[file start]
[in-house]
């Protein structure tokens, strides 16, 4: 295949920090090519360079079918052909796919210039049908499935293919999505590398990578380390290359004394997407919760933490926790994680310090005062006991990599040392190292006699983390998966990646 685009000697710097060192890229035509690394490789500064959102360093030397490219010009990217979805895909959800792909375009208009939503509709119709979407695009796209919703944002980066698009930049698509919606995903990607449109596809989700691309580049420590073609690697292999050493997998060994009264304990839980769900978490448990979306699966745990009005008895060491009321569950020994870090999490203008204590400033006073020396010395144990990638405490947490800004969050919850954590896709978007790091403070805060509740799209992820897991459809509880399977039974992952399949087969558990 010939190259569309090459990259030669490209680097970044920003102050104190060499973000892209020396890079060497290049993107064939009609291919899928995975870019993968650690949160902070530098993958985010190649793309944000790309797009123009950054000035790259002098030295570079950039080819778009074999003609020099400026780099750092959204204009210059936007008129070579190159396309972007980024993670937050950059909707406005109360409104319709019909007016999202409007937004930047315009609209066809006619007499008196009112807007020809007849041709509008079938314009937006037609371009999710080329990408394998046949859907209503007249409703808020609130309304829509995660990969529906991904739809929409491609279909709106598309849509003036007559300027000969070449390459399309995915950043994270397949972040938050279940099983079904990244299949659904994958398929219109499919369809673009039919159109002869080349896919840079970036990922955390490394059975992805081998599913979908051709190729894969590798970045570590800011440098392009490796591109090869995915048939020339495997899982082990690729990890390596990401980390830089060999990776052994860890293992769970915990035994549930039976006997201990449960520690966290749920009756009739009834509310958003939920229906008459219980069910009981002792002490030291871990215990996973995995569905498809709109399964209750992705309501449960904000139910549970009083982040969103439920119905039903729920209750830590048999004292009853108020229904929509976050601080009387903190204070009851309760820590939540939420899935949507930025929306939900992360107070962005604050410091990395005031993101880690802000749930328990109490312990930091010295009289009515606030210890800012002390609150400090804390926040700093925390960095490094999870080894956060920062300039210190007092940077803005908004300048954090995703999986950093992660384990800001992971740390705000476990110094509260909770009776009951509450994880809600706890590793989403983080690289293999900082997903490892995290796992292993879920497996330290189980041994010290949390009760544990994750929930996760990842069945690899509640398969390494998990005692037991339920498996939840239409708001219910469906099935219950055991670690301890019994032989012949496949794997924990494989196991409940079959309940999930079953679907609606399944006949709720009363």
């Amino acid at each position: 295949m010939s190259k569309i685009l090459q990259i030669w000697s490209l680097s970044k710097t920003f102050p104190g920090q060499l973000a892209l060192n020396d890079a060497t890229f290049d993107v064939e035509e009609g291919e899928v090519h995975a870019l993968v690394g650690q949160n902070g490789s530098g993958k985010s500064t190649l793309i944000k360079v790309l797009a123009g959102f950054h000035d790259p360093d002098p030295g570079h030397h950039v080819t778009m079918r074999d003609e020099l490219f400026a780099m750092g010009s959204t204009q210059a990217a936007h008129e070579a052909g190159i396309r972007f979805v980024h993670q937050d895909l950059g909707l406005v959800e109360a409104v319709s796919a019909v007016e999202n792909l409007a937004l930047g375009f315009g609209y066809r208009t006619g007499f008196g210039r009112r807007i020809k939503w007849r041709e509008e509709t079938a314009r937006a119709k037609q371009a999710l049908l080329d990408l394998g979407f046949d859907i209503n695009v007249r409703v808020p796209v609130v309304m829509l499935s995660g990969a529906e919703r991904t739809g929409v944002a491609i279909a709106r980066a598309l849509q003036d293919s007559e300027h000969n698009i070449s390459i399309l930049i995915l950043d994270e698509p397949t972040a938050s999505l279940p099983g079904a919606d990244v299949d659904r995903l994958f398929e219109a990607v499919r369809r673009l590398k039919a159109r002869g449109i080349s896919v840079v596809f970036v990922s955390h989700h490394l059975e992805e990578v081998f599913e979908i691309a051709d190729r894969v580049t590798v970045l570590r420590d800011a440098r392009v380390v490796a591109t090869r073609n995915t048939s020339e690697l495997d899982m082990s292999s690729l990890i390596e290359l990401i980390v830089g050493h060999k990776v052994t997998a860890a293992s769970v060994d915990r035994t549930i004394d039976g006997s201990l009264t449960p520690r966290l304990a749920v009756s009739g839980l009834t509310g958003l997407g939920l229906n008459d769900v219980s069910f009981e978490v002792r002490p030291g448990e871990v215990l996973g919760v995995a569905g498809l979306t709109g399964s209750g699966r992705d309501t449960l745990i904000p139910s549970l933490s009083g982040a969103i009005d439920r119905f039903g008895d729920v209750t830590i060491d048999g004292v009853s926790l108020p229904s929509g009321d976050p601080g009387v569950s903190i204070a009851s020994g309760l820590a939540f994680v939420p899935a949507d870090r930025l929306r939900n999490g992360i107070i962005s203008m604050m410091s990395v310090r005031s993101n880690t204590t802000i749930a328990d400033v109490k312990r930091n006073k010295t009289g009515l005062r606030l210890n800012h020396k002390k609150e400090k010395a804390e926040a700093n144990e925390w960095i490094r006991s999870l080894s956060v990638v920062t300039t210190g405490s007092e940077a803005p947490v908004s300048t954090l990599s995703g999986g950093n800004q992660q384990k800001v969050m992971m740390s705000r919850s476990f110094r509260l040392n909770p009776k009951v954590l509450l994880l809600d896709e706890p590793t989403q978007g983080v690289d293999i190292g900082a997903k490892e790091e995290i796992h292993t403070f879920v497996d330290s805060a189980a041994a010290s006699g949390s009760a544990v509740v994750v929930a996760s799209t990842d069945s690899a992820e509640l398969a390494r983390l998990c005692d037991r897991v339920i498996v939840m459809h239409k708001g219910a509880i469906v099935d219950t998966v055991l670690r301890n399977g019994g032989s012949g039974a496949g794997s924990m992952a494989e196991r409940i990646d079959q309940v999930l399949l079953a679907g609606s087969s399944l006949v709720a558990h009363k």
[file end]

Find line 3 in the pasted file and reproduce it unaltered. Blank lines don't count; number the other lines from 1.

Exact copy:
């Amino acid at each position: 295949m010939s190259k569309i685009l090459q990259i030669w000697s490209l680097s970044k710097t920003f102050p104190g920090q060499l973000a892209l060192n020396d890079a060497t890229f290049d993107v064939e035509e009609g291919e899928v090519h995975a870019l993968v690394g650690q949160n902070g490789s530098g993958k985010s500064t190649l793309i944000k360079v790309l797009a123009g959102f950054h000035d790259p360093d002098p030295g570079h030397h950039v080819t778009m079918r074999d003609e020099l490219f400026a780099m750092g010009s959204t204009q210059a990217a936007h008129e070579a052909g190159i396309r972007f979805v980024h993670q937050d895909l950059g909707l406005v959800e109360a409104v319709s796919a019909v007016e999202n792909l409007a937004l930047g375009f315009g609209y066809r208009t006619g007499f008196g210039r009112r807007i020809k939503w007849r041709e509008e509709t079938a314009r937006a119709k037609q371009a999710l049908l080329d990408l394998g979407f046949d859907i209503n695009v007249r409703v808020p796209v609130v309304m829509l499935s995660g990969a529906e919703r991904t739809g929409v944002a491609i279909a709106r980066a598309l849509q003036d293919s007559e300027h000969n698009i070449s390459i399309l930049i995915l950043d994270e698509p397949t972040a938050s999505l279940p099983g079904a919606d990244v299949d659904r995903l994958f398929e219109a990607v499919r369809r673009l590398k039919a159109r002869g449109i080349s896919v840079v596809f970036v990922s955390h989700h490394l059975e992805e990578v081998f599913e979908i691309a051709d190729r894969v580049t590798v970045l570590r420590d800011a440098r392009v380390v490796a591109t090869r073609n995915t048939s020339e690697l495997d899982m082990s292999s690729l990890i390596e290359l990401i980390v830089g050493h060999k990776v052994t997998a860890a293992s769970v060994d915990r035994t549930i004394d039976g006997s201990l009264t449960p520690r966290l304990a749920v009756s009739g839980l009834t509310g958003l997407g939920l229906n008459d769900v219980s069910f009981e978490v002792r002490p030291g448990e871990v215990l996973g919760v995995a569905g498809l979306t709109g399964s209750g699966r992705d309501t449960l745990i904000p139910s549970l933490s009083g982040a969103i009005d439920r119905f039903g008895d729920v209750t830590i060491d048999g004292v009853s926790l108020p229904s929509g009321d976050p601080g009387v569950s903190i204070a009851s020994g309760l820590a939540f994680v939420p899935a949507d870090r930025l929306r939900n999490g992360i107070i962005s203008m604050m410091s990395v310090r005031s993101n880690t204590t802000i749930a328990d400033v109490k312990r930091n006073k010295t009289g009515l005062r606030l210890n800012h020396k002390k609150e400090k010395a804390e926040a700093n144990e925390w960095i490094r006991s999870l080894s956060v990638v920062t300039t210190g405490s007092e940077a803005p947490v908004s300048t954090l990599s995703g999986g950093n800004q992660q384990k800001v969050m992971m740390s705000r919850s476990f110094r509260l040392n909770p009776k009951v954590l509450l994880l809600d896709e706890p590793t989403q978007g983080v690289d293999i190292g900082a997903k490892e790091e995290i796992h292993t403070f879920v497996d330290s805060a189980a041994a010290s006699g949390s009760a544990v509740v994750v929930a996760s799209t990842d069945s690899a992820e509640l398969a390494r983390l998990c005692d037991r897991v339920i498996v939840m459809h239409k708001g219910a509880i469906v099935d219950t998966v055991l670690r301890n399977g019994g032989s012949g039974a496949g794997s924990m992952a494989e196991r409940i990646d079959q309940v999930l399949l079953a679907g609606s087969s399944l006949v709720a558990h009363k």